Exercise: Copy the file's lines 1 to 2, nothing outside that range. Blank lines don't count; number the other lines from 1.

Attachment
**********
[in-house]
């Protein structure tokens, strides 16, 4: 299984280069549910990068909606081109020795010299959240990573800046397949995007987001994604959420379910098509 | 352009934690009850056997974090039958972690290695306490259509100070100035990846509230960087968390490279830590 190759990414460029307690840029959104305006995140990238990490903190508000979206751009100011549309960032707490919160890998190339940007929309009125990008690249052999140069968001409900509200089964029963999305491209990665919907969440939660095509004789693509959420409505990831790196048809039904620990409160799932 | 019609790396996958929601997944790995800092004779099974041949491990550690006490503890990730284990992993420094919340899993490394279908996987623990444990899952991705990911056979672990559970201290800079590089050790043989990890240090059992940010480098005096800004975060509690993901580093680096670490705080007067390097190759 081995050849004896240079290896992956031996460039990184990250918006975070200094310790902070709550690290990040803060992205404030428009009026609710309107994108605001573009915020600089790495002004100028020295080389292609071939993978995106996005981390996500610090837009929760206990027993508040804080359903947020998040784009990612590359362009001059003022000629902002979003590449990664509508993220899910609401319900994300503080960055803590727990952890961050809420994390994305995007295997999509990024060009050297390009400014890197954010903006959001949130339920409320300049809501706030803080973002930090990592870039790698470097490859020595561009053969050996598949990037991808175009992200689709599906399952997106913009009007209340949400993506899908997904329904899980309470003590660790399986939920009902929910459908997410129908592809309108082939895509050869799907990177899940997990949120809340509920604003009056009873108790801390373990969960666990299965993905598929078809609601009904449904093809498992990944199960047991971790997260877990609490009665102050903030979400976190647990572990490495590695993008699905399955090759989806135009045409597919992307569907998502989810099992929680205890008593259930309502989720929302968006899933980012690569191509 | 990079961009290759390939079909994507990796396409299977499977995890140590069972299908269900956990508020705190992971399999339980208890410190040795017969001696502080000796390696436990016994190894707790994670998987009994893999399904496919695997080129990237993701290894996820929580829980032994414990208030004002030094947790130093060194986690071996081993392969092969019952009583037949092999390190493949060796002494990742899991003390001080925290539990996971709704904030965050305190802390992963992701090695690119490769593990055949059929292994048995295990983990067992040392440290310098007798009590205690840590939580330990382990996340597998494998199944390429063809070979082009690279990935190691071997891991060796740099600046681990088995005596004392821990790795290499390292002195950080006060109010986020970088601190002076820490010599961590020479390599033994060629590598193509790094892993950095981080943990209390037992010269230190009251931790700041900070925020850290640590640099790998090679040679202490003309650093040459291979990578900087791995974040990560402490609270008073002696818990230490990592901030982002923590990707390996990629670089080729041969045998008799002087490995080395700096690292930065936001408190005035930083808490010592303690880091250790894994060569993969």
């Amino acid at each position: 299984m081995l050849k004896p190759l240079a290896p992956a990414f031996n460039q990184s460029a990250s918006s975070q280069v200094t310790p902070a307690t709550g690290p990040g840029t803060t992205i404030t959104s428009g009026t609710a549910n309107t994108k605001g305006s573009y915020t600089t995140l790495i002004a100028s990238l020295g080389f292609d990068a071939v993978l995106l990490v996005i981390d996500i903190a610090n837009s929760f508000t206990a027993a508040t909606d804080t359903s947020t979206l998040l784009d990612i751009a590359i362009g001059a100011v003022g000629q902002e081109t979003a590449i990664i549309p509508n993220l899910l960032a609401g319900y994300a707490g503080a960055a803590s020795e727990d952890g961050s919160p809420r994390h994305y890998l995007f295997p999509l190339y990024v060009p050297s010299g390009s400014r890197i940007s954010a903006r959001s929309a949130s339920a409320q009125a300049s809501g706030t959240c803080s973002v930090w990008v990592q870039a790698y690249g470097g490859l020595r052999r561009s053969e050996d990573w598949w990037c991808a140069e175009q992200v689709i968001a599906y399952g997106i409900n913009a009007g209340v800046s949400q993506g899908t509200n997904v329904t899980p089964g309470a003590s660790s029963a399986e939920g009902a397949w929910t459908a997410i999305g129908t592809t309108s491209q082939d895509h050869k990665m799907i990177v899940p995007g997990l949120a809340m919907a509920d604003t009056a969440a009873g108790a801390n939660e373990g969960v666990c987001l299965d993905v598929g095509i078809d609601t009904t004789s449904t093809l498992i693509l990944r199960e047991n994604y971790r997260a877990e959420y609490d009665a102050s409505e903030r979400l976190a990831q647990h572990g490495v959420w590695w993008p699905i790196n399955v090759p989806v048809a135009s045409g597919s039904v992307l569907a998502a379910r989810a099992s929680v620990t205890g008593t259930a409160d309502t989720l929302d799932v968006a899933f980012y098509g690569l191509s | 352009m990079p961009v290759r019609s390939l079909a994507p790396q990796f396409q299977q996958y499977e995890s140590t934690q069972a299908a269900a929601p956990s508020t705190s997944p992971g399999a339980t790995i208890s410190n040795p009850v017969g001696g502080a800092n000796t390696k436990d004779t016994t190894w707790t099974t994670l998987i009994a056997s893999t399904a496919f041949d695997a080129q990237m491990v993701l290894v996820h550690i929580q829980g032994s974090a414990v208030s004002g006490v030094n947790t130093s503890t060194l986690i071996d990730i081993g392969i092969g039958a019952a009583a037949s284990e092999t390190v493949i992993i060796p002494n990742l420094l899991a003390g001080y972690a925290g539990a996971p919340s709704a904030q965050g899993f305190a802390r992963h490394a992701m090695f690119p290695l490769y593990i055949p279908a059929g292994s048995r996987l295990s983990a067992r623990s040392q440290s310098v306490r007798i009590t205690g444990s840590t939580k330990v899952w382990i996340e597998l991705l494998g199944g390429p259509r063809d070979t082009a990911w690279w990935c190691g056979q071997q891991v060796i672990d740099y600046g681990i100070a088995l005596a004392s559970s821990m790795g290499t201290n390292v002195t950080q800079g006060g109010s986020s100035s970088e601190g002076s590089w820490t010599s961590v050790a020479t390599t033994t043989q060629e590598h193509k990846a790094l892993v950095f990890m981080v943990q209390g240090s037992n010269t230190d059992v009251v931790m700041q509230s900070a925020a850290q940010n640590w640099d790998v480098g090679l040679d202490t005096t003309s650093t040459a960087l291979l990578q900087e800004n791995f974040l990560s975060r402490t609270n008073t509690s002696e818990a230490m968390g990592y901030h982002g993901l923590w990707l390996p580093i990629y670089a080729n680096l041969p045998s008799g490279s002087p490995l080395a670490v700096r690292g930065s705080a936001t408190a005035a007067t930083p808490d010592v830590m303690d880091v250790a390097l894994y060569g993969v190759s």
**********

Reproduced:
[in-house]
């Protein structure tokens, strides 16, 4: 299984280069549910990068909606081109020795010299959240990573800046397949995007987001994604959420379910098509 | 352009934690009850056997974090039958972690290695306490259509100070100035990846509230960087968390490279830590 190759990414460029307690840029959104305006995140990238990490903190508000979206751009100011549309960032707490919160890998190339940007929309009125990008690249052999140069968001409900509200089964029963999305491209990665919907969440939660095509004789693509959420409505990831790196048809039904620990409160799932 | 019609790396996958929601997944790995800092004779099974041949491990550690006490503890990730284990992993420094919340899993490394279908996987623990444990899952991705990911056979672990559970201290800079590089050790043989990890240090059992940010480098005096800004975060509690993901580093680096670490705080007067390097190759 081995050849004896240079290896992956031996460039990184990250918006975070200094310790902070709550690290990040803060992205404030428009009026609710309107994108605001573009915020600089790495002004100028020295080389292609071939993978995106996005981390996500610090837009929760206990027993508040804080359903947020998040784009990612590359362009001059003022000629902002979003590449990664509508993220899910609401319900994300503080960055803590727990952890961050809420994390994305995007295997999509990024060009050297390009400014890197954010903006959001949130339920409320300049809501706030803080973002930090990592870039790698470097490859020595561009053969050996598949990037991808175009992200689709599906399952997106913009009007209340949400993506899908997904329904899980309470003590660790399986939920009902929910459908997410129908592809309108082939895509050869799907990177899940997990949120809340509920604003009056009873108790801390373990969960666990299965993905598929078809609601009904449904093809498992990944199960047991971790997260877990609490009665102050903030979400976190647990572990490495590695993008699905399955090759989806135009045409597919992307569907998502989810099992929680205890008593259930309502989720929302968006899933980012690569191509 | 990079961009290759390939079909994507990796396409299977499977995890140590069972299908269900956990508020705190992971399999339980208890410190040795017969001696502080000796390696436990016994190894707790994670998987009994893999399904496919695997080129990237993701290894996820929580829980032994414990208030004002030094947790130093060194986690071996081993392969092969019952009583037949092999390190493949060796002494990742899991003390001080925290539990996971709704904030965050305190802390992963992701090695690119490769593990055949059929292994048995295990983990067992040392440290310098007798009590205690840590939580330990382990996340597998494998199944390429063809070979082009690279990935190691071997891991060796740099600046681990088995005596004392821990790795290499390292002195950080006060109010986020970088601190002076820490010599961590020479390599033994060629590598193509790094892993950095981080943990209390037992010269230190009251931790700041900070925020850290640590640099790998090679040679202490003309650093040459291979990578900087791995974040990560402490609270008073002696818990230490990592901030982002923590990707390996990629670089080729041969045998008799002087490995080395700096690292930065936001408190005035930083808490010592303690880091250790894994060569993969």